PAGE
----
Data as of March 31, 2022. Sources: WTIA, Bureau of Labor Statistics, Macrobond.
Broad-based inflation starting to slow
It was the second burst of inflation from October 2021 to January 2022 that spooked the Fed moving it quickly to its hawkish stance. Though lower in magnitude than the earlier episode, inflation at the end of 2021 was more broad-based across categories and was paired with an unemployment rate that fell from 5.9% in June 2021 to just 3.9% in December along with surging wages. That combo reeked of well-entrenched inflation, the kind that might result from too much money being dumped into a strong economy by fiscal and monetary authorities, which sloshes back and forth between higher prices and higher wages.
Core CPI advanced just 0.3% in March. That figure, while still elevated compared to norms, is encouraging. And while a single data point does not make a trend, there are many signs that price pressure is abating and several reasons to expect the deceleration to continue.
The slowing consumer
The key is the consumer. Last year’s inflation surge was brought on by unprecedented spending on physical goods, which was reflected in retail sales. Figure 3 shows that massive surge; looking past the base effects of the shutdown months you can see year-over-year growth running 15%–20% higher in 2021. As of March 2022, it dropped to 7%. Relief is setting in.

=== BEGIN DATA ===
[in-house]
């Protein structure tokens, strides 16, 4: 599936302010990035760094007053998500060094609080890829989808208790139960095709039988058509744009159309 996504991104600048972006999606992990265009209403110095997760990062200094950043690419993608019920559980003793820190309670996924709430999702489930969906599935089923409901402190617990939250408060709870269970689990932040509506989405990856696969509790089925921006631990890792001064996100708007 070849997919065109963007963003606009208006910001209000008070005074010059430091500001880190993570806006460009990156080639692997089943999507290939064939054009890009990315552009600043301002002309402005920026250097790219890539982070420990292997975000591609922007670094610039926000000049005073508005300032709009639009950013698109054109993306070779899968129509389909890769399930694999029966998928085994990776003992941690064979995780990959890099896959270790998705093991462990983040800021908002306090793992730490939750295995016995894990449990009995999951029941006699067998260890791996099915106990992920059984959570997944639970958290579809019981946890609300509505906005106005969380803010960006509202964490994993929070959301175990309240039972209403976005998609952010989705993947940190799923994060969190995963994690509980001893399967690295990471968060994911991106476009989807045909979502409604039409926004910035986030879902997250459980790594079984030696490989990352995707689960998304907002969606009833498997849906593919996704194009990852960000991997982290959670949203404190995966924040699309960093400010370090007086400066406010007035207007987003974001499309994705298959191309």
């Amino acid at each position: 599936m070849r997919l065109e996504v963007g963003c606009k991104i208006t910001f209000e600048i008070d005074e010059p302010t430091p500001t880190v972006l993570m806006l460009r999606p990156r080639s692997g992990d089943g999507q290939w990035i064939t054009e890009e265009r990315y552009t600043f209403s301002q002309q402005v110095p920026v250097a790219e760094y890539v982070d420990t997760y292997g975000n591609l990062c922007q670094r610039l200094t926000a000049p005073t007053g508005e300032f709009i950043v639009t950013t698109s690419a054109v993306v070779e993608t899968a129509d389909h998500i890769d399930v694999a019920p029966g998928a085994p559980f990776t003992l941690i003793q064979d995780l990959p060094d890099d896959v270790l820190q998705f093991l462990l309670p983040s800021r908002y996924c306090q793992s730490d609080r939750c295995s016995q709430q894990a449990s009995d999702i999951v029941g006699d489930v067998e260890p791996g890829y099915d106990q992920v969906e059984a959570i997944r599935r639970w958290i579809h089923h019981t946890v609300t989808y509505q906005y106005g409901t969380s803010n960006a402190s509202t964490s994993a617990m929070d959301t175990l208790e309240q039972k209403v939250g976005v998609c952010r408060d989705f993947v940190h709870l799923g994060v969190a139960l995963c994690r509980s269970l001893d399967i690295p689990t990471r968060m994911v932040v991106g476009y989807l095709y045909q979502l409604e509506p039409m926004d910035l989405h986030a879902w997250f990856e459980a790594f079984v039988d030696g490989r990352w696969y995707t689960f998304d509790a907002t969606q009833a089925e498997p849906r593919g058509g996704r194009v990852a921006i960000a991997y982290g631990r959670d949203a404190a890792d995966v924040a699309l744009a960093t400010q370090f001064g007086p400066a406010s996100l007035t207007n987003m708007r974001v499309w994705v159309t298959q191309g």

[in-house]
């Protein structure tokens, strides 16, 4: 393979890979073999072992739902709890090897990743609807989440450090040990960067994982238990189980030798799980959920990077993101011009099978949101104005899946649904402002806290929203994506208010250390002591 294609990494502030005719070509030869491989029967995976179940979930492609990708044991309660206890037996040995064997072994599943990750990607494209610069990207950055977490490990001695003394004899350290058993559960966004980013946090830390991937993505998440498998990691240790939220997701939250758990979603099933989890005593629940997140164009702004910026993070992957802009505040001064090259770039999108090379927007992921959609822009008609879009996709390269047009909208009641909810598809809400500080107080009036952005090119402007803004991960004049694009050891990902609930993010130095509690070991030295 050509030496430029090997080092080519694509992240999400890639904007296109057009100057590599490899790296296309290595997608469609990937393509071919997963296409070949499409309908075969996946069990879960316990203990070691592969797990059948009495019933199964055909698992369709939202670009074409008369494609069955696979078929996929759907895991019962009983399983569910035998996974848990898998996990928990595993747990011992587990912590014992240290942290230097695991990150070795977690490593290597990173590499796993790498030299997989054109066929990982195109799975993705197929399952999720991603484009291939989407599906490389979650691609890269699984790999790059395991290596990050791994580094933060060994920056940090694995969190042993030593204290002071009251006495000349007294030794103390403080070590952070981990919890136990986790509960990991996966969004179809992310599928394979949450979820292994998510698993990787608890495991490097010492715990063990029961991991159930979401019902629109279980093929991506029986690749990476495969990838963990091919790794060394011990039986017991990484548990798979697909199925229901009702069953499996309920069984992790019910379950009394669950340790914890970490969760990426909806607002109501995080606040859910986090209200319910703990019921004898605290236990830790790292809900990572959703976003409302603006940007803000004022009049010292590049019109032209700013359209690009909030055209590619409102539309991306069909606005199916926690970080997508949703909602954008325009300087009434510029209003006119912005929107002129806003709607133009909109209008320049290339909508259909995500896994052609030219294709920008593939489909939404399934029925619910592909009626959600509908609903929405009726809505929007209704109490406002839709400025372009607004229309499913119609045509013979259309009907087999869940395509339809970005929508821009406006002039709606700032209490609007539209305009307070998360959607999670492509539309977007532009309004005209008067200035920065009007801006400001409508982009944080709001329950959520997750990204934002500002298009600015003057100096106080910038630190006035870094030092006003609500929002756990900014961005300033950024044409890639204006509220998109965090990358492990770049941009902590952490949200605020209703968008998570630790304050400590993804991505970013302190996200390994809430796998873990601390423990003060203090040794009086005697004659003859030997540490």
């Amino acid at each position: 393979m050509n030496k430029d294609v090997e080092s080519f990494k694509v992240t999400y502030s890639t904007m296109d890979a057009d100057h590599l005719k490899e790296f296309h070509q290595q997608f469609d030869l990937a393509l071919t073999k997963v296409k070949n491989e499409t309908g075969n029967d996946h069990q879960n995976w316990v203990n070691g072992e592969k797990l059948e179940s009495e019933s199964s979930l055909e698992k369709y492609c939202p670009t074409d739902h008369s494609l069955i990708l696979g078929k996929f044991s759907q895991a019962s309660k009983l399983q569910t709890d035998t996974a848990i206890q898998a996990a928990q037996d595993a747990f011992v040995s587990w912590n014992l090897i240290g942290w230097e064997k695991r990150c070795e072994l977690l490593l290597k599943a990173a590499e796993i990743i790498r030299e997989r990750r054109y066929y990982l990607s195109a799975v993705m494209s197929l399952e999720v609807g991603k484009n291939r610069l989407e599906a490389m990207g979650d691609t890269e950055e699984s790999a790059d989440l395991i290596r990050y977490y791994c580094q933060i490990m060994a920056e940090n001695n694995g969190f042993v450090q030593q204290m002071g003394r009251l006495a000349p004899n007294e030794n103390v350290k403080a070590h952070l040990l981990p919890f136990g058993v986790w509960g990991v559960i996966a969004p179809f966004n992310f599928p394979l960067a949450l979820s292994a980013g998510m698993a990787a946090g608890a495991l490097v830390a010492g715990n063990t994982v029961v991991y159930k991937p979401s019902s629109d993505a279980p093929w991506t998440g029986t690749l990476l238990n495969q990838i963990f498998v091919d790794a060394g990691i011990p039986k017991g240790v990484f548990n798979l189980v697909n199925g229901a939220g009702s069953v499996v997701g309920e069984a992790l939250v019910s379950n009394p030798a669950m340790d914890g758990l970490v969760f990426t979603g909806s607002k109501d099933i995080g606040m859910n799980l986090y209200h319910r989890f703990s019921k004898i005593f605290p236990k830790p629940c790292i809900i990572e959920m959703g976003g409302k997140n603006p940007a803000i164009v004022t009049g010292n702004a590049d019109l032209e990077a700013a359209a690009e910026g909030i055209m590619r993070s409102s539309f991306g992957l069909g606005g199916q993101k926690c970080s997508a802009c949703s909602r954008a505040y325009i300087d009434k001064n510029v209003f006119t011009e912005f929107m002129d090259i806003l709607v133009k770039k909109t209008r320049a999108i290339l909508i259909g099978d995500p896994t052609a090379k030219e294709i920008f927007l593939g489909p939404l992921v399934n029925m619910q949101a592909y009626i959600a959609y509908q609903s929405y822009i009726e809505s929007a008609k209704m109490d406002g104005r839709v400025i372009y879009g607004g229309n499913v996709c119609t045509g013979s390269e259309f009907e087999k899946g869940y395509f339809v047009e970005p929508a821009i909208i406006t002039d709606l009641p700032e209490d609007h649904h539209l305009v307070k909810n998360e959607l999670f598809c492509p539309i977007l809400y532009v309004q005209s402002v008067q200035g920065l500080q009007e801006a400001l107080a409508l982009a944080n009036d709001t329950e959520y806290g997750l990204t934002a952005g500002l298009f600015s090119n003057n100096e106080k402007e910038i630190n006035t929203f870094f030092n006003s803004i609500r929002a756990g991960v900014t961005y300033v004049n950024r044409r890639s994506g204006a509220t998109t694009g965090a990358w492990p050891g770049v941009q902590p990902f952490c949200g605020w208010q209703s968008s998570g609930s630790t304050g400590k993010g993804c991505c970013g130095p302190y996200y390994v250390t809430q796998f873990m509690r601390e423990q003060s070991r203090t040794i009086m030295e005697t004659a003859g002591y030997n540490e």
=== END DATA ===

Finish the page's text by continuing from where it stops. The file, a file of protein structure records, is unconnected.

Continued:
In 2021, businesses experienced surging cost pressures and strong demand. They passed on whatever cost “the market would bear,” and in 2021 consumers were willing, and able, to pay up. The fiscal authorities had the spigots wide open in 2021 with a $900 billion stimulus being doled out in the first week followed by another $1.9 trillion in March and generous unemployment benefits that ran through Labor Day. Combine those dollars with eager, vaccinated consumers and you get immense spending and price pressure.
In 2022 the situation is quite different. Many analysts cite massive hoards of consumer savings being tucked away. This is true in the aggregate, but according to our data the median household has depleted most of those savings, and lower-income households are in the red compared to pre pandemic. That will (helpfully) bring many people back to the labor market and also take some pressure off the surge in spending.
Figure 3: Total retail sales and food services (% y/y)